Would you risk your life to flip a switch? Shariq, a 22-year-old electrician living in Kanpur, is renowned for his prowess in stealing electricity. In the face of day-long power-cuts, he runs illegal connections from one neighborhood to another so that homes, factories and businesses are not left in the dark. Meanwhile, the city administration is renewing its efforts to clamp down on power-theft, which costs them millions of rupees in losses each year. Powerless sheds light on the opposing corners of this political ring, from an electrical Robin Hood to the myopic utility company.
|Running Time:||80/52 min.|
|Subject(s):||Asian Studies, Ecology, Environment, Economy, Globalization, Poverty, Society, Urbanism, Technology|
|Producer(s):||Leopold Koegler and Maria Trieb‐Eliaz see all »|
|Cinematographer:||Maria Trieb-‐Eliaz, Amith see all »|
|Editor(s):||Maria Trieb, Namratasee all »|
|Production Company:||Globalistan Films|
“I was born in Chamanganj, Kanpur. My parents left the neighbourhood to seek a future elsewhere. I have therefore had the privilege of living, studying and working in other parts of the world.
My memories of Kanpur are predominantly of long, uncomfortable, water-°©‐less summers, spent without electricity. As a child I remember relatives facing unemployment due to the closure of the nationalized mills in Kanpur. I remember how in the following years, the power situation worsened. Livelihoods were at stake, and there were always stories about relatives and friends of the family, losing their incomes and businesses.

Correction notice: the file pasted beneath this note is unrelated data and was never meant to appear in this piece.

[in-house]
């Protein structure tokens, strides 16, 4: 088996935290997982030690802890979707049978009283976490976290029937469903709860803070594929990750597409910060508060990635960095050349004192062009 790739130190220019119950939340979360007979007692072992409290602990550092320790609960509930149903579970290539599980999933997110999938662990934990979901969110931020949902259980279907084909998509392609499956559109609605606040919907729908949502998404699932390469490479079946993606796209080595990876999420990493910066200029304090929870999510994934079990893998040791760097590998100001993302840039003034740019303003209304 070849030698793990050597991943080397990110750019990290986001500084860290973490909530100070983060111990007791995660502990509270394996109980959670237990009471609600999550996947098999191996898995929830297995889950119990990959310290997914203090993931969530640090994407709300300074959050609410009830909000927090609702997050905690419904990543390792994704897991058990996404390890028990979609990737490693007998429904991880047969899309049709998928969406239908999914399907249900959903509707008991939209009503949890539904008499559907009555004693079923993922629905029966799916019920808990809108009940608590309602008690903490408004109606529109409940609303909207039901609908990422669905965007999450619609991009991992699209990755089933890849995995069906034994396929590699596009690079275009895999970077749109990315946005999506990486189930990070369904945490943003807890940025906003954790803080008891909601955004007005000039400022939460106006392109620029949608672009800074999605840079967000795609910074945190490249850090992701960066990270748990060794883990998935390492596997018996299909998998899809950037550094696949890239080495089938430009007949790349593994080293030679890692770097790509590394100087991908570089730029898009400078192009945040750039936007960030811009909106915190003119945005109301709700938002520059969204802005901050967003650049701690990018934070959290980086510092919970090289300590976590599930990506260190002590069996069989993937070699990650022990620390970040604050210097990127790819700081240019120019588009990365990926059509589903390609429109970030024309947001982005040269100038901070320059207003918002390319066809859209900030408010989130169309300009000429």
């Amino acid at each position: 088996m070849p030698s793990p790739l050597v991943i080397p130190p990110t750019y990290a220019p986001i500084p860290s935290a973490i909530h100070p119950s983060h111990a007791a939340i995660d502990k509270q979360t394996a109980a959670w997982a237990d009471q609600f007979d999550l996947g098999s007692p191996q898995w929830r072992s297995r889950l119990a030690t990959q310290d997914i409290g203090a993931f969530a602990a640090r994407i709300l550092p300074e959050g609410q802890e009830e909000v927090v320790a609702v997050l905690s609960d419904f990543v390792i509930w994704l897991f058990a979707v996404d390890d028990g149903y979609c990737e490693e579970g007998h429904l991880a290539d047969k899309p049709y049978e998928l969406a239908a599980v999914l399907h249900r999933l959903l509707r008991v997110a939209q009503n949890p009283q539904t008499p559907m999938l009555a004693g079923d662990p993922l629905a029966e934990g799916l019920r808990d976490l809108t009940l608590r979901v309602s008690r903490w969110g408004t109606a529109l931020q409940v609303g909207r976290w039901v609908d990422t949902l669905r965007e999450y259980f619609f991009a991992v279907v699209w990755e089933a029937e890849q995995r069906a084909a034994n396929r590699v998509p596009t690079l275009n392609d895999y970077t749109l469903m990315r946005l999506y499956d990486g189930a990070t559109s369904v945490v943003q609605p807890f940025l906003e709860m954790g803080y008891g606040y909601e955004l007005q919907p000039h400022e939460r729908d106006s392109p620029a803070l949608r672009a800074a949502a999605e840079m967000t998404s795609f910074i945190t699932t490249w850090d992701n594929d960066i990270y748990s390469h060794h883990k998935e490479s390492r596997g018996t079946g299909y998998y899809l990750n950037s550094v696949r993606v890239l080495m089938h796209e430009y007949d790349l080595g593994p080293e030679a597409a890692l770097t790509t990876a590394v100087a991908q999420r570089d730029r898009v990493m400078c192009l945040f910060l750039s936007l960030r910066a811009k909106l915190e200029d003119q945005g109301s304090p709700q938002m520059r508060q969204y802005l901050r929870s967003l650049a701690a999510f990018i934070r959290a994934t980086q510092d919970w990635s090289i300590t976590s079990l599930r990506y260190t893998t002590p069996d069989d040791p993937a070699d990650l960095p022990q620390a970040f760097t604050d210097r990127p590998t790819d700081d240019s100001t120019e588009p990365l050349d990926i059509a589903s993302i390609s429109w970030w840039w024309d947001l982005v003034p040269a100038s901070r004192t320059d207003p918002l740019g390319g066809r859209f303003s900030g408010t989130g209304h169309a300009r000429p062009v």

In many ways Loha Singh is a reflection of the city’s past. The only livelihood that he has available to him is stealing electricity, a highly dangerous, life threatening task. Yet he does it with a panache and grit that is vey Kanpuria.
Upon returning to Kanpur many years later I found that the situation remains largely unchanged. A city and it’s people look back with bitter nostalgia and a sense of loss towards its glorious past and uncertain future.
This is a story not only about electricity, but a political reality that millions in India and billions worldwide live with”
“In many ways the story that compelled Fahad to film in Kanpur, is a story of most small towns in the country. Having lived all my life in another industrial town – Ghaziabad, Uttar Pradesh, I am no stranger to day-°©‐long power cuts and to how they govern peoples’ lives.
Ritu’s reformist instinct and struggle to bring change to the city is pitted against Loha’s wit and ingenuity; the one a thief, the other a cop. ∂However, ultimately they’re both fighting for a common cause – to light up lives.
In many ways Kanpur is at a frontline of globalization, and is a microcosm that showcases the infrastructure problems that India faces today. Kanpur is as much as a character in this film as it’s main protagonists.”